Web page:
California Faces Amazonian Wrath
A trailer bill attached to the recently passed California state budget, Assembly Bill 28 X, is being referred to as the “Amazon Bill” because the bill mandates that internet based companies, such as Amazon, with tangible ties to California must begin to collect sales tax on items purchased by Californians.
However, the bill has received attention due to Amazon’s refusal to comply with the new law by continuing to charge no sales tax on purchases made within the state. Amazon, as a result of AB 28 X, has fired all of its California affiliates in order to avoid paying the tax and maintain legal grounds for the company’s non-compliance.
Currently, Amazon does not collect state sales tax from Californians because it does not maintain in-state distributors like other companies, such as Target and BestBuy, who charge sales tax on the items they sell online.
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According to the new law, Amazon may still be legally liable to collect the sales tax despite their decision to no longer employ California based affiliates. Amazon has two research facilities in California, including Lab126 which was responsible for the research that created the Kindle, and these could each be defined as a site that provides “tangible personal property to be sold by the retailer,” which the state has defined as grounds for making companies responsible for paying California sales tax.
George Runner, the Republican board member of District 2 of California’s Board of Equalization, has been a vocal opponent of the bill and said the new law will not provide the state with the $200 million expected tax revenue but will instead result in a loss of revenue for California.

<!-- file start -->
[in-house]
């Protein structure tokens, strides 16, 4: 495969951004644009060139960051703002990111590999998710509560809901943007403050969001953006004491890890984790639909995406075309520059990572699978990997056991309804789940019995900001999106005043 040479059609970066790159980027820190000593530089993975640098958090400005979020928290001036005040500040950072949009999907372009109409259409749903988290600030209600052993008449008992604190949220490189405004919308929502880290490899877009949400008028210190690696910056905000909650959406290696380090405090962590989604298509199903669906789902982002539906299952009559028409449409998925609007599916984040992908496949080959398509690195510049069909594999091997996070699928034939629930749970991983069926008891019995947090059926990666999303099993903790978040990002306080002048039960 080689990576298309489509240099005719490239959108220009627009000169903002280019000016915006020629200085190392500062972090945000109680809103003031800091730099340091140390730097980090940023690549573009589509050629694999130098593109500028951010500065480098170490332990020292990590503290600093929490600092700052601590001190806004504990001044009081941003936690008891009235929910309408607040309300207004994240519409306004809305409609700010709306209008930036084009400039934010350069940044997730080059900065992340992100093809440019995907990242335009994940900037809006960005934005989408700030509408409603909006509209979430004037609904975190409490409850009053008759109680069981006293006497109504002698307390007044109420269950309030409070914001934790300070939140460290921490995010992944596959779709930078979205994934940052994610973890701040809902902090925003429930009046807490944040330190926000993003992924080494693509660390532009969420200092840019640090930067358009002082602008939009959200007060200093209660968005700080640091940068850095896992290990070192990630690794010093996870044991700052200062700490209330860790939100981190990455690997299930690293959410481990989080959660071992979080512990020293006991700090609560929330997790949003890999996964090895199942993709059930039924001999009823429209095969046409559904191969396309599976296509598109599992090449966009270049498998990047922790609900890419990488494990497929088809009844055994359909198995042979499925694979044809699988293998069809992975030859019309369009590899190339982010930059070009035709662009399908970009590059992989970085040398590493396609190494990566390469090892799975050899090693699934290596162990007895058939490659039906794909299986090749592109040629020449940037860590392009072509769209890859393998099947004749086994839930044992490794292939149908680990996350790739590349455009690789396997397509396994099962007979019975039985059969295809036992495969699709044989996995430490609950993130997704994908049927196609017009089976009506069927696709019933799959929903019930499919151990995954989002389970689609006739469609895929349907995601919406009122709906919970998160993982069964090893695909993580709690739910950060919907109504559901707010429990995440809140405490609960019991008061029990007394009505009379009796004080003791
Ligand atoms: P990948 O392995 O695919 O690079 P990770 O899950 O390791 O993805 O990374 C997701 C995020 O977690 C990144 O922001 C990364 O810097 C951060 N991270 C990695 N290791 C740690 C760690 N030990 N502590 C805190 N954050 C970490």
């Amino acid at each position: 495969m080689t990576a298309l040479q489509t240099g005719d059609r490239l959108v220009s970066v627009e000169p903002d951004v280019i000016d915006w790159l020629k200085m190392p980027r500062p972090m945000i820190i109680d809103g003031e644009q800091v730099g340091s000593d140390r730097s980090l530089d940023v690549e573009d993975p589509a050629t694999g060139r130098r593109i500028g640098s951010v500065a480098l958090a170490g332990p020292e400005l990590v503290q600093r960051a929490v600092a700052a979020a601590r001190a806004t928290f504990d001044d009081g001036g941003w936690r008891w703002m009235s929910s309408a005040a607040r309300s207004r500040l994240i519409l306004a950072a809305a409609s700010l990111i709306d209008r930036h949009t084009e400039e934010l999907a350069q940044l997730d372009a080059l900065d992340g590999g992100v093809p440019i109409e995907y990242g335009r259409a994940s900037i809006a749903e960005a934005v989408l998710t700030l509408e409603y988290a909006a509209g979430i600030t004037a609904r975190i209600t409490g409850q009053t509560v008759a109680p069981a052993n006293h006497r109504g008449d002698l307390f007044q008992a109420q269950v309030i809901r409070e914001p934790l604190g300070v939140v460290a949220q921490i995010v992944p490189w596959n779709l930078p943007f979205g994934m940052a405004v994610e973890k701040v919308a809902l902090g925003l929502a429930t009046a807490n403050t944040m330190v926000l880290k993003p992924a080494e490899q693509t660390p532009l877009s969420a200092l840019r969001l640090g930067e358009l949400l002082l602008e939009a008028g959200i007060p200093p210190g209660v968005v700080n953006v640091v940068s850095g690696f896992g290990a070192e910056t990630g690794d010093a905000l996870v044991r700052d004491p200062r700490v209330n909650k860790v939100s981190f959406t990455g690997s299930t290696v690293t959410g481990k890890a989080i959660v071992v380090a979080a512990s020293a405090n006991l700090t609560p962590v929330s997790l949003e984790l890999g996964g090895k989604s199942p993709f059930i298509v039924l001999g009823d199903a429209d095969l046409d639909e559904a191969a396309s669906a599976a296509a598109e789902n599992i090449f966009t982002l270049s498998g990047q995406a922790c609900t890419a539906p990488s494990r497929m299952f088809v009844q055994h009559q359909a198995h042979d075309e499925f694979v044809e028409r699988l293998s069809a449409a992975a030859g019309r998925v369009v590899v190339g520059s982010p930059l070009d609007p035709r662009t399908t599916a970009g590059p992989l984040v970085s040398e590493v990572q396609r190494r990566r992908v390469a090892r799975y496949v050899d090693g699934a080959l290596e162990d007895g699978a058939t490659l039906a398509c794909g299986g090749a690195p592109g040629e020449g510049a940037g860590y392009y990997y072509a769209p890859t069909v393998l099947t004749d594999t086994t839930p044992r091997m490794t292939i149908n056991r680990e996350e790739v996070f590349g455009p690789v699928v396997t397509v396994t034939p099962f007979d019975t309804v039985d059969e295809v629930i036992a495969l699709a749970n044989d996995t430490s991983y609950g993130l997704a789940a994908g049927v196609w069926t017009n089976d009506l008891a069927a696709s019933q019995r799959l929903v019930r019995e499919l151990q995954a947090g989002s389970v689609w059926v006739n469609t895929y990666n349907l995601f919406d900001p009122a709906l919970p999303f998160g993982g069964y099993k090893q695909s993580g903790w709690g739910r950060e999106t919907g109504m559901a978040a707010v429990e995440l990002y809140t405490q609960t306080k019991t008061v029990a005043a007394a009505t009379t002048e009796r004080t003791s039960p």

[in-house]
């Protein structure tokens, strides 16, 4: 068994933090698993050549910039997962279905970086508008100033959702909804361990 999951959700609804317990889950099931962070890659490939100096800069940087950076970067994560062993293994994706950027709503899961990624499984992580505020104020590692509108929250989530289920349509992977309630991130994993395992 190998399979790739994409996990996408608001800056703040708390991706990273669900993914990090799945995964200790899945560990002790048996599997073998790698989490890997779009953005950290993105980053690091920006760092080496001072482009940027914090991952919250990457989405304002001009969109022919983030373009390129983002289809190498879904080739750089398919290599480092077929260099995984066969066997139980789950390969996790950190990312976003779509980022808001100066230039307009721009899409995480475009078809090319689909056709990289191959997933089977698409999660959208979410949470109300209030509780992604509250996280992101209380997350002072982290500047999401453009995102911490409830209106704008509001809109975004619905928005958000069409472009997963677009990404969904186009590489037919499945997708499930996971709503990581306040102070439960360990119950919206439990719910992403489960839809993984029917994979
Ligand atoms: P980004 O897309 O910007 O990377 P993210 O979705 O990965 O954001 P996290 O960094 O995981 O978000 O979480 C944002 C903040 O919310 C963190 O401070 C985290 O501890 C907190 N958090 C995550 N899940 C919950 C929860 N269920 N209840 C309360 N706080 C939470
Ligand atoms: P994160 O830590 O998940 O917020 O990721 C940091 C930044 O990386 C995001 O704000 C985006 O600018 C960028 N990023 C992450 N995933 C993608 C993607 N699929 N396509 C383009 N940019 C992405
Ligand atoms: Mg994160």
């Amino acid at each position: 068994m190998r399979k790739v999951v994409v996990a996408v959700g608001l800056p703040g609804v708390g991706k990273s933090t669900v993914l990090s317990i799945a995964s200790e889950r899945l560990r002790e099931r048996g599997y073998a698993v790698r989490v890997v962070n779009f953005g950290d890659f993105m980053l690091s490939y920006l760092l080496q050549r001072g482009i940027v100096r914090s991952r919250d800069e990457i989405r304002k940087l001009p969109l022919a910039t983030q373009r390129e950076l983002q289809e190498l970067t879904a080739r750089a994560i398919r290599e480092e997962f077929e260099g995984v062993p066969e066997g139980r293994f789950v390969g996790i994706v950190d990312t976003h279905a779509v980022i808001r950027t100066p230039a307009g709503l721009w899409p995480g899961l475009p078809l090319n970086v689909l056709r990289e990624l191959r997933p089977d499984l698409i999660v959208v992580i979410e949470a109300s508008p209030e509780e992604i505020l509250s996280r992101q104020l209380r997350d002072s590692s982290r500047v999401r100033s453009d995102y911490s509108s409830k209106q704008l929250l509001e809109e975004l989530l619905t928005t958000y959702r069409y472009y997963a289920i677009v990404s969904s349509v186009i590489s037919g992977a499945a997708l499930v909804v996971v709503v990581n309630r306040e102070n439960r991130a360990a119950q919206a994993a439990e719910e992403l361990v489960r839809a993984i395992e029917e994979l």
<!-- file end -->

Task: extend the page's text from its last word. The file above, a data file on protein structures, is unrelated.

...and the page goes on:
“We’re not going to see the money,” Runner said. “The money is not ever going to happen and certainly not in a number of years.”
Although Amazon has fired its California affiliates, the law may still provide California with a means to force Amazon to pay the tax. However, if the company was to successfully challenge the constitutionality of the law, state law would be superseded by federal ruling.
Amazon was not immediately available to comment on the issue.
According to David Duran, Communications and Legislative Director for George Runner, the state knew that Amazon’s response to the bill was likely because of research Runner had done on the issue in the past.
“Amazon and Overstock both sent letters [to Runner] saying they would terminate affiliate programs [in the event such a bill was passed]” Duran said. “Runner has warned people the tax will cost the state money.”
According to Runner the California lawmakers’ decision to pass this bill despite his warnings resulted from what he called “naivety” on the part of the law makers who did not believe Amazon would take the actions that they have.
Runner said he believes the issue will inevitably end up being decided by the judiciary to determine the constitutionality of the law and whether or not Amazon’s decision to break away from its California affiliates is a sufficient reason for their non-compliance with the state mandate.
“The consequence will be a legal fight,” Runner said. “Amazon will say they don’t owe the state money because [the law] is unconstitutional or that they no longer have these affiliates.”